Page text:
On the last day of summer vacation in 1962, friends Curt (Richard Dreyfuss), Steve (Ron Howard), Terry (Charles Martin Smith) and John (Paul Le Mat) cruise the streets of small-town California while a mysterious disc jockey (Wolfman Jack) spins classic Rock 'n Roll tunes. It's the last night before their grown-up lives begin, and Steve's high-school sweetheart, a hot-to-trot blonde, a bratty adolescent and a disappearing angel in a Thunderbird provide all the excitement they can handle.
The film is co-written/directed by George Lucas, as his first full length feature film, and co-starring Cindy Williams, Candy Clark, Mackenzie Phillips and Harrison Ford.
American Graffiti was a compilation of pop culture, a harbinger of political changes, and the birth of an era! Set in a small town in Southern California where people are happy, but not happy enough to want to stay the same. The constant bond throughout the film is Wolfman Jack, the "supercool" disc jockey who creates a thousand different images of himself just by virtue of what he says on the radio. He is illuminating as well as socially influential to a bunch of naive teenagers. The music in this movie is extremely entertaining, as it signifies the end of one way of life and the beginning of another.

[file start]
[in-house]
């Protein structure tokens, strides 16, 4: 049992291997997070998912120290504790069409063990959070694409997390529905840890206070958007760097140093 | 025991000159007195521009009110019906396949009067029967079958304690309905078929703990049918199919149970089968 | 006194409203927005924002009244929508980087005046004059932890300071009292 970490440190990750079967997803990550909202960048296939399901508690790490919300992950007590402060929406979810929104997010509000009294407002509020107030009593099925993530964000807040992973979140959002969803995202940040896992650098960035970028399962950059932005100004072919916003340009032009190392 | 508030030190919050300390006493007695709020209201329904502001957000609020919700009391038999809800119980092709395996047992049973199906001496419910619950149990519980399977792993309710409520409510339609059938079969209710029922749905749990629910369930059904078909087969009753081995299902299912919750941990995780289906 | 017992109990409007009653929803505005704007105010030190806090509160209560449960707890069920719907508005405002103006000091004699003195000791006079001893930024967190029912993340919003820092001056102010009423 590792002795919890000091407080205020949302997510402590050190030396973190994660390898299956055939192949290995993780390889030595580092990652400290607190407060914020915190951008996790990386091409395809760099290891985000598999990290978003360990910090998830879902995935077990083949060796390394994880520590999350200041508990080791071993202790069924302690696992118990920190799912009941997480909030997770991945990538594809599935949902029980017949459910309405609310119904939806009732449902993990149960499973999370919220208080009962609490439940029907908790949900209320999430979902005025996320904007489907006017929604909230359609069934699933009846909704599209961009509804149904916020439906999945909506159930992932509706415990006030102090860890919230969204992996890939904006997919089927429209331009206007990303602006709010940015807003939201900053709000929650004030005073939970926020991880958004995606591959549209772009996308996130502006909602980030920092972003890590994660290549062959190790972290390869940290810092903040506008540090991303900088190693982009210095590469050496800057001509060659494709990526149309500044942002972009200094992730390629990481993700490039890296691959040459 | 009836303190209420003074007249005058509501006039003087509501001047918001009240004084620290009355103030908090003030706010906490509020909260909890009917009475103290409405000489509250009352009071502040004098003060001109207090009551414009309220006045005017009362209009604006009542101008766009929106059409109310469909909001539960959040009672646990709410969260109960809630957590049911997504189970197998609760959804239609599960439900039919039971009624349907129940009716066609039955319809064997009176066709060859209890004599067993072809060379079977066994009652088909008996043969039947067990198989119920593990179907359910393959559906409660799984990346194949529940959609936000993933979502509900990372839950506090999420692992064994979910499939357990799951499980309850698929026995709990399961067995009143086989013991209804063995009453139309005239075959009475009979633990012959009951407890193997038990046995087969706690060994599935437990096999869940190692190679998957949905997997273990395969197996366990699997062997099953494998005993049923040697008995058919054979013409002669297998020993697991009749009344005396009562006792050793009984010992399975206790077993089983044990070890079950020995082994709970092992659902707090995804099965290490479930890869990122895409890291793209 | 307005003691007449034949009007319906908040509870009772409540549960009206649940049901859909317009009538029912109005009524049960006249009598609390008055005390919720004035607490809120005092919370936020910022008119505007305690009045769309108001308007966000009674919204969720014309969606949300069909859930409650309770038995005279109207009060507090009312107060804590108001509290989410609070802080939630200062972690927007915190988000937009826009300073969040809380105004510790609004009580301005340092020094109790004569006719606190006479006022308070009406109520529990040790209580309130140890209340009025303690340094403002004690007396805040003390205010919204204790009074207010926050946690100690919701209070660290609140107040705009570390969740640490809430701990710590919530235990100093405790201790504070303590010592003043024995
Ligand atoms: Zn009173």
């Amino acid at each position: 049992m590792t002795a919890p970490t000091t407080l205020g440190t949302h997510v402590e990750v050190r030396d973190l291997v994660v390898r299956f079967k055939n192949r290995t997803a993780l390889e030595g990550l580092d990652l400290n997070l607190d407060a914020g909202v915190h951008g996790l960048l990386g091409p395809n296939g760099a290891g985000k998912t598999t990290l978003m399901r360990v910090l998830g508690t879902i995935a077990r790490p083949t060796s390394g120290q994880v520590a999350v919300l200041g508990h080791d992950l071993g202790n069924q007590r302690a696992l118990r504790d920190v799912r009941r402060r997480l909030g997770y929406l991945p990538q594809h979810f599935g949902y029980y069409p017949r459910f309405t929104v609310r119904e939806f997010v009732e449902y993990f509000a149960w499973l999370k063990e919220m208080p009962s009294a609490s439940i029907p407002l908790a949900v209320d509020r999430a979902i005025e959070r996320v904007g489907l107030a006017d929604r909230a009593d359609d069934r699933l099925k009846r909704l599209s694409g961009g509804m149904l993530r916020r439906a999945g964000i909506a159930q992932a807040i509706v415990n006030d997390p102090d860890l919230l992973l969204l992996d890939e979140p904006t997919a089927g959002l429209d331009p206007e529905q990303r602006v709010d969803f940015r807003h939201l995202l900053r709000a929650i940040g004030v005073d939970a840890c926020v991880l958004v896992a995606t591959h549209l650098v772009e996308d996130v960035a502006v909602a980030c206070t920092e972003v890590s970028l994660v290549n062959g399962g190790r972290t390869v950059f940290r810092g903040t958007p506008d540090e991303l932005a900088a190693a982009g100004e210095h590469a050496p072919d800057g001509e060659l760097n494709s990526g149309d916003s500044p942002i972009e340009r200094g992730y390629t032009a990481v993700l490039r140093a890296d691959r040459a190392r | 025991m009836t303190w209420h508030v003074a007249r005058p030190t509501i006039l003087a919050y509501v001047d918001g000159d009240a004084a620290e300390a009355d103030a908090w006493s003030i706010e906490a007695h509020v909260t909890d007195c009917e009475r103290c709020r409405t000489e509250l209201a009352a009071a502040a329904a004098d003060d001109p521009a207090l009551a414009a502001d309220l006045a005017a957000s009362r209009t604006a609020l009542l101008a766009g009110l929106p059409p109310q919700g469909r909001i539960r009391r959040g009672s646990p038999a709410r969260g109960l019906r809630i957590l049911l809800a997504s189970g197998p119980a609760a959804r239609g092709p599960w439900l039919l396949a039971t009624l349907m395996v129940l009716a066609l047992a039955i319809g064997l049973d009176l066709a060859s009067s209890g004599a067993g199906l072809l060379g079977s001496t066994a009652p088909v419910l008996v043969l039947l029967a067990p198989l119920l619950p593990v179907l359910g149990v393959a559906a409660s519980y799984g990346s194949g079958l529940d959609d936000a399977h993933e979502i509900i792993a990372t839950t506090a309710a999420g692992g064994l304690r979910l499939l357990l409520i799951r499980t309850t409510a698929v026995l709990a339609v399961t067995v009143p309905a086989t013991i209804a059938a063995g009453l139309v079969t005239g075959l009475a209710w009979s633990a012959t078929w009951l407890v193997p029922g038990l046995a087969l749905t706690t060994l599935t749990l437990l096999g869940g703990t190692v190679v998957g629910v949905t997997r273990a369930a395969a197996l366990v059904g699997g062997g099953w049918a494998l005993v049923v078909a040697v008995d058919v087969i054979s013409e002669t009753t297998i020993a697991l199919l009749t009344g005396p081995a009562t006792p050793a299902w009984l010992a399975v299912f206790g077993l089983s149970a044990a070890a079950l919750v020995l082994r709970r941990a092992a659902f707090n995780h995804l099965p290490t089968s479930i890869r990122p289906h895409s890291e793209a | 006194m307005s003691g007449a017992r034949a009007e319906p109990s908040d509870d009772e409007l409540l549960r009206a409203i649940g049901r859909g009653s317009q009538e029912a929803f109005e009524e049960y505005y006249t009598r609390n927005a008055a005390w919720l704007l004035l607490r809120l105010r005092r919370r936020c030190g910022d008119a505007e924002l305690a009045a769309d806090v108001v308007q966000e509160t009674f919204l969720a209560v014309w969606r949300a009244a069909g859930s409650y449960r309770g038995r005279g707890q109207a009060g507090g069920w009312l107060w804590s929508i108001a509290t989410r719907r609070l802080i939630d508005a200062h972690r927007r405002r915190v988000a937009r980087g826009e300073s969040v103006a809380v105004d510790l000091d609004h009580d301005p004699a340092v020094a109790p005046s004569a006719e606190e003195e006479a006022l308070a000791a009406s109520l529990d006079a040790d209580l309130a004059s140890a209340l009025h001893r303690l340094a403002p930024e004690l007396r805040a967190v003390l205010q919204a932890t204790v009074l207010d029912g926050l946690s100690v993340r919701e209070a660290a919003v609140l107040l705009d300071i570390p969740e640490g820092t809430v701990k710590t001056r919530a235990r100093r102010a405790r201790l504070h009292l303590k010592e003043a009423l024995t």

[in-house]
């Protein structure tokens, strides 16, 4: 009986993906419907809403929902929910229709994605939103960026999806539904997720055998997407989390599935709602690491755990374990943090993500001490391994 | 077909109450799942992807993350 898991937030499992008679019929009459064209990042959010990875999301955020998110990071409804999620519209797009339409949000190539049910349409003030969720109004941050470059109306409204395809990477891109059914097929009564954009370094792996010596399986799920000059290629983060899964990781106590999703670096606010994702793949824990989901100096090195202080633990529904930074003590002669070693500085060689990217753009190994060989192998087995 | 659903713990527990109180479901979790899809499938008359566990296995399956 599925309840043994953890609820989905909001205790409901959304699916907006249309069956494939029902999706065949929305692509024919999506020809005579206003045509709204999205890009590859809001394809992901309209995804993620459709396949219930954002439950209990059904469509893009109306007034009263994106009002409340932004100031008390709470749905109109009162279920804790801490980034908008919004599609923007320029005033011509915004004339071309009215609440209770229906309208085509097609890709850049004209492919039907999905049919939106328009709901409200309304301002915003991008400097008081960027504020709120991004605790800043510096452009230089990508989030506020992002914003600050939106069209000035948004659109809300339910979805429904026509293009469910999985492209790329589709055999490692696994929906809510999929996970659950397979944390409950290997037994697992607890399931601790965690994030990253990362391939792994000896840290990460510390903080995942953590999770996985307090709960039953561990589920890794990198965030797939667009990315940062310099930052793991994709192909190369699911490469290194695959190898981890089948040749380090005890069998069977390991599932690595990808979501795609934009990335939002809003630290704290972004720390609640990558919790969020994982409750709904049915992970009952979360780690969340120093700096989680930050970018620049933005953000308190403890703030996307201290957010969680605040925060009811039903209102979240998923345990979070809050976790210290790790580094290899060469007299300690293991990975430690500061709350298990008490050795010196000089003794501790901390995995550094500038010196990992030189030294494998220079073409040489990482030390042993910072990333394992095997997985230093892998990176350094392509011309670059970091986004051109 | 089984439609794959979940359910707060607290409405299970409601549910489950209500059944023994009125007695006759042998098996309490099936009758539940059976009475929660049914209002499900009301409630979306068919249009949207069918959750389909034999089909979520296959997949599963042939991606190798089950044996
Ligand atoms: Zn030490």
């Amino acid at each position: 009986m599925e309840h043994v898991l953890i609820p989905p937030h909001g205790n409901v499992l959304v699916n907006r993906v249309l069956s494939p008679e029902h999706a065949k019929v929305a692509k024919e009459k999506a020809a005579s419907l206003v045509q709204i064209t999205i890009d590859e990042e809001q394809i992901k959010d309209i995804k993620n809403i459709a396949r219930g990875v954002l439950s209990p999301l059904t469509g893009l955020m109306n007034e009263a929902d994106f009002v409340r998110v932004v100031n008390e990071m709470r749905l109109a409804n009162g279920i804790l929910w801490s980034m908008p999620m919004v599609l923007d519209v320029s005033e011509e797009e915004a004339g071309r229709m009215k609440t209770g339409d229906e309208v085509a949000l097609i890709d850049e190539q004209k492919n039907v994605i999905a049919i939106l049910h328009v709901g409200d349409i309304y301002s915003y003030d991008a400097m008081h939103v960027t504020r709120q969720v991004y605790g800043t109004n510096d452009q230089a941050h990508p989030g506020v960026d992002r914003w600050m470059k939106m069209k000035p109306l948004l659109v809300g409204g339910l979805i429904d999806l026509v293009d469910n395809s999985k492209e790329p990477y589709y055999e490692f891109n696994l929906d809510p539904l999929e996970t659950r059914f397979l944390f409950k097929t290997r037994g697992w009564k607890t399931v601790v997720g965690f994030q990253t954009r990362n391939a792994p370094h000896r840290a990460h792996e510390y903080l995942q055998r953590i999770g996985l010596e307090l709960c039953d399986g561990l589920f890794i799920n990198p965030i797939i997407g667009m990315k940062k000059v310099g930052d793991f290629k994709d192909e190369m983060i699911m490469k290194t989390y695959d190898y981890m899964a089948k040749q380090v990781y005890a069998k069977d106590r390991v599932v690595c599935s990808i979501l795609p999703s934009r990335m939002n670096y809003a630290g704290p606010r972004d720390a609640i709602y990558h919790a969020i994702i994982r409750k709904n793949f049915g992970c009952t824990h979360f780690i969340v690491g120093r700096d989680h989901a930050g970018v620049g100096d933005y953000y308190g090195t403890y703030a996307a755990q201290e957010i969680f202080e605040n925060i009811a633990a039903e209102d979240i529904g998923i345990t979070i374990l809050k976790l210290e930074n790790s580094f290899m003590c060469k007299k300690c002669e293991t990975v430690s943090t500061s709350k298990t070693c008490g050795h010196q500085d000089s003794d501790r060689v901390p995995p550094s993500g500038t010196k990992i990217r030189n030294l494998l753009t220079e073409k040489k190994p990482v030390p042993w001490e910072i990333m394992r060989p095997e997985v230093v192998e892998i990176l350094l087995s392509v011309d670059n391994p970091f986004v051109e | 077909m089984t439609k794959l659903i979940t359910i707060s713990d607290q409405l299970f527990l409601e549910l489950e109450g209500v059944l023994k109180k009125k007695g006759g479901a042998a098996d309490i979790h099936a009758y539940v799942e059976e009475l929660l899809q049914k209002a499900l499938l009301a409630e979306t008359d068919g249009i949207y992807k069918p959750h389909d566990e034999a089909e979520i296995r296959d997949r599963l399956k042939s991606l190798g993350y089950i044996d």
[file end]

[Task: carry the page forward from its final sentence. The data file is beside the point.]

The couples that are paired off in this movie homogenize the attitudes and aspirations of these precocious 1962 teenagers, who are on the verge of growing up. All of the characters in this film have their eyes on change - with the freedom of the sixties existing not just because the radical aspect of the decade, but also, because locking horns with the authority figures is not second nature to them. American Graffiti casts the promise of new social norms that would change all Americans. This movie superbly exemplifies the phrase "The calm before the storm" and gives the entire movie audience a crystal ball into the bittersweet realization that everyone has a role to play in creating a new world. Director George Lucas has never been better. The cast is sensational and the film's unassuming demeanor surprisingly captures a snapshot of a unique American era.
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